A surprise winner for the Golden Globe for best comedy last year, the cop show returns for its sophomore year having already raised the specter of its will they/won’t they couple getting together: Andy Samberg’s Jake Peralta asked out Melissa Fumero’s Amy Santiago right before going on a six month undercover mission. The season might start less with “will they/won’t they” and more “are they/aren’t they.”
A few beloved shows are finishing out a final season this year. The best time to think about this sort of thing is in September, when you’ve still got a full season of TV left, and no on again/off again couples have been shoehorned back together to make for a happy ending.
HBO, airs Sundays at 9 p.m.
HBO’s prohibition drama ends at a fitting time: when it enters the Depression. What would Nucky Thompson (Steve Buscemi) do in a world with legal alcohol? Luckily, you’ll never have to find out.
NBC, returns 10 p.m., Sept. 25
NBC’s weekly cry-o-rama has been on the verge of cancellation the whole time it’s aired. This time, it really is the end. Series creator Jason Katims (previously responsible for making you cry during “Friday Night Lights”) has promised that a broader story will unite all members of the Braverman clan this season.
'Parks and Recreation'
NBC, return TBD
It’s time to see what the future holds for us all, since the show opted for a (spoiler?) three year time jump to end its season last year. We’re not sure when in 2015 it’s going to air yet, but we had to include it in this section because Amy Poehler’s Leslie Knope once admitted she already has a eulogy planned for her coworker called “Ron Swanson, a swan song.”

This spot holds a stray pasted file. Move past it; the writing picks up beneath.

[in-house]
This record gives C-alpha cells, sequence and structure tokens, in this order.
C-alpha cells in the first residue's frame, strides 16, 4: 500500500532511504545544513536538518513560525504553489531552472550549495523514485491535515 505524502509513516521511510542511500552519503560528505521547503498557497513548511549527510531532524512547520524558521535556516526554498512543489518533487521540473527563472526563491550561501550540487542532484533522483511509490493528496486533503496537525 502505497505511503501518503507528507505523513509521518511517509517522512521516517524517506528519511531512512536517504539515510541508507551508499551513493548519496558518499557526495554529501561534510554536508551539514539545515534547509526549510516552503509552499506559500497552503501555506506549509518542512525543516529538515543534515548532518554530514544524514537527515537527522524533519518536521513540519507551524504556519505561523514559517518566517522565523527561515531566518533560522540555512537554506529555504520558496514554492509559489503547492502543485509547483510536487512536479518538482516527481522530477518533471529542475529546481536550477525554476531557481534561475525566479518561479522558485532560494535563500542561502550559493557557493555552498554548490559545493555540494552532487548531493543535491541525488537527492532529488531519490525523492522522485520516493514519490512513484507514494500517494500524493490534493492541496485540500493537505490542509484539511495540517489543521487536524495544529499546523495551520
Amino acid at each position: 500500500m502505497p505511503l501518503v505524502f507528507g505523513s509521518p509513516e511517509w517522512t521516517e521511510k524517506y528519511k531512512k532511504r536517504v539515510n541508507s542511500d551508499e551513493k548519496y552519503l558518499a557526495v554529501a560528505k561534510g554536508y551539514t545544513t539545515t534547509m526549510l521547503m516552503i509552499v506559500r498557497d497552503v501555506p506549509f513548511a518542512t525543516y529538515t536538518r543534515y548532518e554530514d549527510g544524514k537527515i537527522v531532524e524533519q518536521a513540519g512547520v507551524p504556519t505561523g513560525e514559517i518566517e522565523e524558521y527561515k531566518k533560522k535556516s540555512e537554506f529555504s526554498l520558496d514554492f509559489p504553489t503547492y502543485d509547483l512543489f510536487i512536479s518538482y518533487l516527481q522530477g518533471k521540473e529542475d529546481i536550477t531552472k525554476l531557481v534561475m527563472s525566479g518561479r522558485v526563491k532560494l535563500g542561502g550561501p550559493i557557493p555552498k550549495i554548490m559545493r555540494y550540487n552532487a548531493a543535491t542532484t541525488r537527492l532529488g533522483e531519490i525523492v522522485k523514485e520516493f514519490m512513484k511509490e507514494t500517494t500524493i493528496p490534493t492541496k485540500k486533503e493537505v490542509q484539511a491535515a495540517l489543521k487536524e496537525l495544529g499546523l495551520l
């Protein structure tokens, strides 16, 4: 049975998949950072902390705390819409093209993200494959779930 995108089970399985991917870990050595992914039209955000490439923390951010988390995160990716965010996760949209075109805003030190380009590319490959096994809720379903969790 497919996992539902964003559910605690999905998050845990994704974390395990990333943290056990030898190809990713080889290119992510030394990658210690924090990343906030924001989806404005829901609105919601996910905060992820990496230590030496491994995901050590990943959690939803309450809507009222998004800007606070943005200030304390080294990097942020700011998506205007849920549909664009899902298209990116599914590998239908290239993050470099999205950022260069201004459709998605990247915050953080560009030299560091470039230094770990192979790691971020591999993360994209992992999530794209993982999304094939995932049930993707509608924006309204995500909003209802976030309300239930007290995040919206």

Women behaving oddly
This premiere season features a few shows whose main premise seems to be that the women who are the leads are behaving in some way outside the norm for women.
NBC, premieres 9 p.m., Oct. 2
She’s a judge, but she also drinks! Kate Walsh stars in this comedy about a woman who somehow manages to have a serious adult job while still having a fun private life. The departure of showrunner Liz Brixius (“Nurse Jackie”) recently indicates some trouble in paradise, but Walsh tends to be a pretty darn appealing screen presence, so this one might not be DOA.
'Jane the Virgin'
CW, premieres 9 p.m., Oct. 13
This show, based on a popular Venezuelan telenovela, tells the story of a young woman from a religious family who is accidentally artificially inseminated. We are concerned no one on this show has ever been to see a gynecologist, but optimistic that they’ll manage to make the premise work somehow.
'How to Get Away with Murder'
ABC, premieres 10 p.m., Sept. 25
The latest from certified TV genius Shonda Rimes, this show revolves around an unconventional law school teacher, played by certified Oscar-winner Viola Davis. Has Davis gotten away with murder? Or the students? Unclear just yet, but someone will probably be trying to do it.
Superheroes and super geniuses
There are many ways to save the day on TV, and as usual, there are a few different types of people trying to do it this season.
CW, premieres 8 p.m., Oct. 7
He's really fast, and he can save the day! This one's a spinoff of the ever-popular "Arrow." Since that one has quickly built up into one of the more popular CW shows, we have high hopes for its new buddy, which might build up a fan base even faster. See what we did there?
FOX, premieres 8 p.m., Sept. 22
What exactly did the city of Gotham do before Bruce Wayne put on a mask and started batting around? This show suggests that Batman's bud Commissioner Gordon was in charge of saving the day back then. Here, he's just a detective, trying to outwit the likes of future Joker, future Riddler and future Penguin. Basically, it's a "before they were stars" of Batman villains.
CBS, premieres 9 p.m., Sept. 22
The heroes of this show are slightly more real world-based. Team Scorpion is a group of slightly erratic geniuses who don't do quite so well in the social skills department, but are quite capable of working together to take down threats to the homeland.
Follow Lisa Weidenfeld on Twitter at @LisaWeidenfeld.